How To Treat a Tail Bone Injury

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By Dr. Sender Deutsch
Published on August 22, 2013

How to treat a tail bone injury.A tailbone injury, also referred to as a coccyx injury, is usually the result of a trauma, fall, or degenerative changes to the buttocks region. In women a coccyx injury can also result from pregnancy and labor.

The coccyx is a triangular-shaped small bone at the end of your sacrum. You can feel this bone when sitting on a hard surface or by placing your hand into the crevice of your buttocks region. Curved in the shape of a “C”, the tail bone is typically the fusion of 3-5 small vertebrae at the end of the spine. Since it serves as an attachment site for several ligaments and muscles and since this area as well as the genitalia area are highly innervated with nerves that exit the spine, this region is especially sensitive.

Tailbone Pain

Pain in the tailbone is often referred to as coccydynia. Tailbone pain can be so severe that it impairs sitting and the area becomes highly sensitive to pressure and touch. Since the region cannot be immobilized and yet is involved in all of your daily movements, from walking to sitting to bathroom breaks, a tailbone facture can take a particularly long time to heal.

Tailbone Injury Treatment

Treatment of a coccyx fracture or coccyx injury should consist of rest, ice, and alleviating pressure. To help alleviate pressure, use a “donut” seat cushion to prevent compressing the area. Avoid leaning back when sitting since this places extra pressure on the tailbone. Some people find it more comfortable to sit in a forward position with their donut seat in order to alleviate pressure.

Ideally, tailbone injury treatment should consist of an integrated model of care which combines manual therapy, acupuncture for pain, and inflammation relief. Soft tissue therapy and massage therapy are also effective in easing tail bone pain, while mobilization of the sacrum may also be helpful. In addition, you can gain relief from tailbone injuries by stretching the posterior chain – that is, the hamstrings, flutes, and low back.

If your tailbone pain or pain from your tailbone fracture gets worse, or if there is no root cause for your pain, schedule a medical checkup as soon as possible. Your physician may do a rectal examination or imaging to rule other conditions which may be causing your coccyx pain.


5 thoughts on “How To Treat a Tail Bone Injury

  1. Fairly good post. I just discovered your blog site plus desired to express that I have actually enjoyed shopping your blog site blogposts. At any rate I am registering to ones rss feed and I’m wanting you are writing one more time shortly!

  2. I really want more info for my tailbone back and neck injury, had a car accident and I’ve been having injections steroids since 2001 and it don’t even help anymore.Please help me thank you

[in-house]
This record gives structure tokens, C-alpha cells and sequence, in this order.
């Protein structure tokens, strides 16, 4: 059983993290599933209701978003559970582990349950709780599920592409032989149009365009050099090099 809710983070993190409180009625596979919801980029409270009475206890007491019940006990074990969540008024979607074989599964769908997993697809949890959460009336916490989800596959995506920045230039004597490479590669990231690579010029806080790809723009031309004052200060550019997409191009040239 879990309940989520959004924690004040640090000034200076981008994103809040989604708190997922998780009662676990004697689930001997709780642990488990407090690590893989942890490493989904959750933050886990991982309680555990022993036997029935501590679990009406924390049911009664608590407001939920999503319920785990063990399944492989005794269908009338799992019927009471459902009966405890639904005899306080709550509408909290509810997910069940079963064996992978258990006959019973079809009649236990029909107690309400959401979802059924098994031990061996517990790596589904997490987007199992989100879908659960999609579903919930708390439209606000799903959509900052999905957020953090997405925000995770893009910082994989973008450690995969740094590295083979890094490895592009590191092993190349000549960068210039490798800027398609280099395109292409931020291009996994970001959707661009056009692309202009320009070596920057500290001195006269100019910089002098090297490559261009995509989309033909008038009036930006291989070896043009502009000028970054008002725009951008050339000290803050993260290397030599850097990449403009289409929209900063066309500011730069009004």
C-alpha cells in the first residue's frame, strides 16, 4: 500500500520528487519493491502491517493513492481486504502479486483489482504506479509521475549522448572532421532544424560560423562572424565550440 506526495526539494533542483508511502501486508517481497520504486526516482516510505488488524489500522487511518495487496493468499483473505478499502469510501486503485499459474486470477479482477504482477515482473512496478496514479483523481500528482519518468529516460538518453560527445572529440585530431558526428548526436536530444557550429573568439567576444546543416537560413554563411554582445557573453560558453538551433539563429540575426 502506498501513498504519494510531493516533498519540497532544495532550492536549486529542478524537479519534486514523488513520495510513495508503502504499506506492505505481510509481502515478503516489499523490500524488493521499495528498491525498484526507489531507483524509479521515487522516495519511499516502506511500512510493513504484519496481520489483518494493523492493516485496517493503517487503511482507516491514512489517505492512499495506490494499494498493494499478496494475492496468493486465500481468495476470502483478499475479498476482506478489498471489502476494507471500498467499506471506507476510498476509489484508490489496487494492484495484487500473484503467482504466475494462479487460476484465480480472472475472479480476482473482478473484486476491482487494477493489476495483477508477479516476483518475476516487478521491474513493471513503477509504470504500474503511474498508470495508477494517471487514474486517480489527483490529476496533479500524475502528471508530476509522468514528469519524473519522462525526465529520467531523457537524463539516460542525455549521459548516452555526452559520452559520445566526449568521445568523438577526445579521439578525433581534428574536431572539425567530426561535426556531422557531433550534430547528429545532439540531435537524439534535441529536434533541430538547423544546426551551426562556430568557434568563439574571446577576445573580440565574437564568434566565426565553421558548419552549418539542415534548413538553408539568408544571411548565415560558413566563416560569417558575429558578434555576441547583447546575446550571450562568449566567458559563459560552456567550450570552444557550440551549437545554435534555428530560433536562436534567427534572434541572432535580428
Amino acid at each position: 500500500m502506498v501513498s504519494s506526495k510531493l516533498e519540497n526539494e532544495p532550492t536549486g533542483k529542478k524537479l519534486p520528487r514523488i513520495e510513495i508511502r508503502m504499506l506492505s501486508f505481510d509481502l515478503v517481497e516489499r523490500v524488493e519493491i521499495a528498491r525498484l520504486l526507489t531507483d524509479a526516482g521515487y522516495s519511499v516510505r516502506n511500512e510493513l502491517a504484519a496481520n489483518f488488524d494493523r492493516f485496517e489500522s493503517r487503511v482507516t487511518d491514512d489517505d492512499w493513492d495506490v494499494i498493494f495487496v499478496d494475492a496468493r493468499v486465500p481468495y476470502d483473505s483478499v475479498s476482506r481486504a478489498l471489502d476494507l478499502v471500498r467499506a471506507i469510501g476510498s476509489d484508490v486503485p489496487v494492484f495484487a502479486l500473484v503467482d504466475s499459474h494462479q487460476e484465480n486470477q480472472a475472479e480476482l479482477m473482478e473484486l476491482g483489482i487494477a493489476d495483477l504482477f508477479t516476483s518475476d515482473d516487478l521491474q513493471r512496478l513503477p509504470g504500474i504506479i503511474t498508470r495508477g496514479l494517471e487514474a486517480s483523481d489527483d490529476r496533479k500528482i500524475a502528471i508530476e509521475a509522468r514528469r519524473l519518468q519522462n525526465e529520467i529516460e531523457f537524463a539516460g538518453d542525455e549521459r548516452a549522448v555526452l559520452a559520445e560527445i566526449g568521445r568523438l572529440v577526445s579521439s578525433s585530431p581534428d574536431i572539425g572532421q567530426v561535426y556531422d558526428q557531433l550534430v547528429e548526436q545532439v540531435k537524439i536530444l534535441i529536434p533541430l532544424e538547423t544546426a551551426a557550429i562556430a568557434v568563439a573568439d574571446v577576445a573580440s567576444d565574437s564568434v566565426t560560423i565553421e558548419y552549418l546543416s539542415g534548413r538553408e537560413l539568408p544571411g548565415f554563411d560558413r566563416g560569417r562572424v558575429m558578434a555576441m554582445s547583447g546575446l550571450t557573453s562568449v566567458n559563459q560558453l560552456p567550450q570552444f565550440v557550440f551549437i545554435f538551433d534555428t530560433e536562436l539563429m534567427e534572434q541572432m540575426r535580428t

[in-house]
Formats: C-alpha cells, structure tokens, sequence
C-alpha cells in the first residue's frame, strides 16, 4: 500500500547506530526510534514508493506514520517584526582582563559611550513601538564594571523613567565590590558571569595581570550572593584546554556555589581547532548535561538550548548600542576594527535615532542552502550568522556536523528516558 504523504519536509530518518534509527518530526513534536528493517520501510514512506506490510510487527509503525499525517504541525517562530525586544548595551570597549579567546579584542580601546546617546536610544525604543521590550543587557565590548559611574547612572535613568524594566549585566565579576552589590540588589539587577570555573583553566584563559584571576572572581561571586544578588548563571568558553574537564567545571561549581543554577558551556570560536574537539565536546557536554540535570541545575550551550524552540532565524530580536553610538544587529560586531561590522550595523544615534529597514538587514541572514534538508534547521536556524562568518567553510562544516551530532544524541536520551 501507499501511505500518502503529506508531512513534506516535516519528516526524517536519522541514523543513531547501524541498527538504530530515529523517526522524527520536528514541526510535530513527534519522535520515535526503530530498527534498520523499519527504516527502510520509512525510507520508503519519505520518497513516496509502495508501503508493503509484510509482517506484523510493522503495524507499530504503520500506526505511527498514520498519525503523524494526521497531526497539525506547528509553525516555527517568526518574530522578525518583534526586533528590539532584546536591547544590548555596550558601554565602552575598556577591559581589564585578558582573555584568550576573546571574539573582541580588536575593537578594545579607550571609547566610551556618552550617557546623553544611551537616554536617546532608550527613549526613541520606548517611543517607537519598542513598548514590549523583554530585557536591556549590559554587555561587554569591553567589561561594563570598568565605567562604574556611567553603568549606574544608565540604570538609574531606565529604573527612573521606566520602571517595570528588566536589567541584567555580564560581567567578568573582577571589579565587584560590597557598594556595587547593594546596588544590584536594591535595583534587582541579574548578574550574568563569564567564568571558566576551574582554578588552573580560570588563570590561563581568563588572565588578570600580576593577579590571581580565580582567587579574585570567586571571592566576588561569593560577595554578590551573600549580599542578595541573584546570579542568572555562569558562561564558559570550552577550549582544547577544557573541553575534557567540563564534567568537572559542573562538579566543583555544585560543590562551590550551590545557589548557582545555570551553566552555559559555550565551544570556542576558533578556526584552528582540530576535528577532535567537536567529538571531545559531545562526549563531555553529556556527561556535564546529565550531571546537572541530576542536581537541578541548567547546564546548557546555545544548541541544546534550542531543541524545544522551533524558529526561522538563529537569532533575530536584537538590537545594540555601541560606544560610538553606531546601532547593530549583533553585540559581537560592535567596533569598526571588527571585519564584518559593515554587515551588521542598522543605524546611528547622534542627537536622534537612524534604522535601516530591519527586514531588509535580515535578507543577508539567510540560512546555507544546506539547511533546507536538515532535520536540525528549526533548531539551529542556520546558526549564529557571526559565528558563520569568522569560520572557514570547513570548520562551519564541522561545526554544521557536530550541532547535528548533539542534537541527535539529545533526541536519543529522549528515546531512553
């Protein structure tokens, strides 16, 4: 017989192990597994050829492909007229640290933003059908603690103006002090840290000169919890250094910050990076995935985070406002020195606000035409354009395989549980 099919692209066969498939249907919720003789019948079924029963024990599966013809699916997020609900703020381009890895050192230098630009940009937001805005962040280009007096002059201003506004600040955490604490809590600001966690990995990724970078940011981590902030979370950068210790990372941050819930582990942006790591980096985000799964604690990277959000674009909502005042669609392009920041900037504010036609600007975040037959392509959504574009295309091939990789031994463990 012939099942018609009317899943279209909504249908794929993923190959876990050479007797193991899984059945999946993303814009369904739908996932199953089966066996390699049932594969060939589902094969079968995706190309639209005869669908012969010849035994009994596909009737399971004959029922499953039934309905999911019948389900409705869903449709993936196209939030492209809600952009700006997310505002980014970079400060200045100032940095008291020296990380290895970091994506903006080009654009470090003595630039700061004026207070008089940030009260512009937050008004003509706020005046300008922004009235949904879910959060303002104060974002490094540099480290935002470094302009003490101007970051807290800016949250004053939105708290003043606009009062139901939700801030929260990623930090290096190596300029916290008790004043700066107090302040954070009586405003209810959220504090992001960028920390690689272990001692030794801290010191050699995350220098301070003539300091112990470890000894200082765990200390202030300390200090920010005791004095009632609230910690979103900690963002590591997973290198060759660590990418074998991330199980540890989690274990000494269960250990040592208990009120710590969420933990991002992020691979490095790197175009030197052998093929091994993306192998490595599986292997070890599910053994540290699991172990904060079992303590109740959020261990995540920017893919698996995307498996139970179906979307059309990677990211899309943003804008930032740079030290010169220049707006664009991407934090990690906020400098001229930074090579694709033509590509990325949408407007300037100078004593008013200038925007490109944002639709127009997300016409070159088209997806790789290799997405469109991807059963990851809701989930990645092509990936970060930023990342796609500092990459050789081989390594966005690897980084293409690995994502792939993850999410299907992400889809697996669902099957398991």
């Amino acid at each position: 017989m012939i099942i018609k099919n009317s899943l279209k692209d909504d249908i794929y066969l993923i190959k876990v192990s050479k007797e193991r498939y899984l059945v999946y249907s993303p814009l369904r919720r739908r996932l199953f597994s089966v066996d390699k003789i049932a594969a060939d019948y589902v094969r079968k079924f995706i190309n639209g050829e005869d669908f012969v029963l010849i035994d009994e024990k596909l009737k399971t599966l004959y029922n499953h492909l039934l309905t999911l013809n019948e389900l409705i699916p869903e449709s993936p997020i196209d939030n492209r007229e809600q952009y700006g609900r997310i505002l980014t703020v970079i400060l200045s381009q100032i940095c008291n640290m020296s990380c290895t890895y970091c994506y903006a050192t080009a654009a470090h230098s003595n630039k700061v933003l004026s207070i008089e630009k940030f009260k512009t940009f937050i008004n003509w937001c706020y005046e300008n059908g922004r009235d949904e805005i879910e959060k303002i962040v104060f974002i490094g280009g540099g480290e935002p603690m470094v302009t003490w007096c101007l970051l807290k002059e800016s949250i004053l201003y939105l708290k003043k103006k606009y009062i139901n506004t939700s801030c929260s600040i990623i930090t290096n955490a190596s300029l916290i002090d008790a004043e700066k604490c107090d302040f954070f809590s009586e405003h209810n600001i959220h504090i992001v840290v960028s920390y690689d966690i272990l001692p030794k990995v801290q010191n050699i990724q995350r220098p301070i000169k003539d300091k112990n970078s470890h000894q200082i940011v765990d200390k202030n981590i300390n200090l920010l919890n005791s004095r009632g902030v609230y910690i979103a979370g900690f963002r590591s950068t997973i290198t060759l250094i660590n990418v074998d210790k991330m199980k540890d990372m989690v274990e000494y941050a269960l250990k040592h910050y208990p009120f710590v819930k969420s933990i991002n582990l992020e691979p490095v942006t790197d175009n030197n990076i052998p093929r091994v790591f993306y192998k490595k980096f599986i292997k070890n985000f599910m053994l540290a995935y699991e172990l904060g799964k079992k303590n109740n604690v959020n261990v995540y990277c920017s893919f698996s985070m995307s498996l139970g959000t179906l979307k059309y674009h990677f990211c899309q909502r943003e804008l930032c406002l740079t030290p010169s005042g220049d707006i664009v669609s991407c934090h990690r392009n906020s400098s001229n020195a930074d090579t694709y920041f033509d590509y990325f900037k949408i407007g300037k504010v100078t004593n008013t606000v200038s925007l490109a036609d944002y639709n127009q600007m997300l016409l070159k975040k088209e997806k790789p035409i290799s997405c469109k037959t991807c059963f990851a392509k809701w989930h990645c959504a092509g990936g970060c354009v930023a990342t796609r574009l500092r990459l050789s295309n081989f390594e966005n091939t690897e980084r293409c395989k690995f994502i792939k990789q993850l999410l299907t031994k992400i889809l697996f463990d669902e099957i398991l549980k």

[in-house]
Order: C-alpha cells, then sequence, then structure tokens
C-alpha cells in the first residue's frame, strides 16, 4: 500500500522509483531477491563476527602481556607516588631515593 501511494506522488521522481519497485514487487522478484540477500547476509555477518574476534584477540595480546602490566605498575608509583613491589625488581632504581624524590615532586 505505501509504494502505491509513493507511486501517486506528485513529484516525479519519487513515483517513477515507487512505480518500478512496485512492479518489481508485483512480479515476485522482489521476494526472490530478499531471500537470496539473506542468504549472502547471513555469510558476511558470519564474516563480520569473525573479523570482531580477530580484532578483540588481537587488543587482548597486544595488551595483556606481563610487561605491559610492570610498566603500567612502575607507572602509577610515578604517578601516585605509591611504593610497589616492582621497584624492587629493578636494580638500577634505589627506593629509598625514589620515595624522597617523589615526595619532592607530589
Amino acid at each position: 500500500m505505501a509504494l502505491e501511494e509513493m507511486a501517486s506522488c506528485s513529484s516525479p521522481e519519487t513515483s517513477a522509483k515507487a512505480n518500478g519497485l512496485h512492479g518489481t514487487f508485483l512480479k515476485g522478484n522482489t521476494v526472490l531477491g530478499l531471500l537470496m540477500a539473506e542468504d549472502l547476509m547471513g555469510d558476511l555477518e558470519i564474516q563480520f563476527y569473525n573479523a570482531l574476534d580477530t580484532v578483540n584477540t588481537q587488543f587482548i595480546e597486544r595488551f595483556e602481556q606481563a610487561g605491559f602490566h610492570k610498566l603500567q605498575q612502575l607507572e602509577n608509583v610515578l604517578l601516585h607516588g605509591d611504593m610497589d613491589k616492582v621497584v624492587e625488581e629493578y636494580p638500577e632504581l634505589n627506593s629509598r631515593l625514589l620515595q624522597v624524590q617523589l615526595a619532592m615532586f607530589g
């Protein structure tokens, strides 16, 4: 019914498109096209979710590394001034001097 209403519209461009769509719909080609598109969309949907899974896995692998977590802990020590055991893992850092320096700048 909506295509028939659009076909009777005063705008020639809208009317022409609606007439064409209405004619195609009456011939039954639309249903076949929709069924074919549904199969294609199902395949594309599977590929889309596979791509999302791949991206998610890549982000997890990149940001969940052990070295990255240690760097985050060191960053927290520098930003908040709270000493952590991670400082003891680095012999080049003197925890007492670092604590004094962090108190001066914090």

• Hi Stella,

      Chronic back pain following a motor vehicle accident is best treated utilizing an integrated approach consisting of exercise and movement therapy which is the most important in re-educating your mind and body on how to move correctly, cognitive behavioral therapy also known as CBT to help retrain the brain, manual therapy to assist with proper sensory and motor programming in conjunction with medications/injections as overseen by your chronic pain physician to allow you to do the active component with the goals of slowly reducing to the minimum effective dosages.

      Make sure your clinical team is not just advocating a passive approach but an active approach that includes spinal stabilization exercises and non-impact aerobic exercise like swimming, walking or elliptical work to help rehabilitate your body.

      All the best,
      Sender Deutsch, D.C.

  3. I fractured my tailings and pelvis in1999 after falling down 3steps. I still have pain there today. To add to it i also have arthritis in my spine since my fall. Walking and standing for any length of time is impossible. I am overweight but unable to do many exercises due to pain. Am on numerous meds for pain. It does help but doesnt last . How would you treat this problem.?

    • Thank you very much for the excellent question.

      Tail bone injuries take a long time to heal because for the poor blood supply to the area the sensitivity of the structures surrounding it. The tailbone is a very small bone and becomes extremely sensitive.

      The key to rehabilitating tailbone injuries is through the integration of various physical therapy techniques including manual therapy, electro-modalities, acupuncture, etc. in conjunction with exercises to strengthen the surrounding core muscles.
      There are also specialized chiropractors and physiotherapists that will internally examine and provide manual therapy to the tailbone area following a proper assessment of the area.

      It is also important to remember not to aggravate the area and avoid sitting as much as possible by creating a standing workstation. If you need to sit make sure to do so by purchasing an ObusForme soft pillow, donut seat or sitting disc to prevent direct pressure on the area.

      Also remember every extra pound is 5 pounds of pressure to your joints. So we encourage you to live a healthy lifestyle and reduce your weight to prevent excessive pain and pressure to the area.

      Keep moving as much as possible without pain. Motion is lotion and will help heal the injury much faster.

      Please let us know if you have any further questions or concerns.

      Best of luck.

      Sender Deutsch, D.C.

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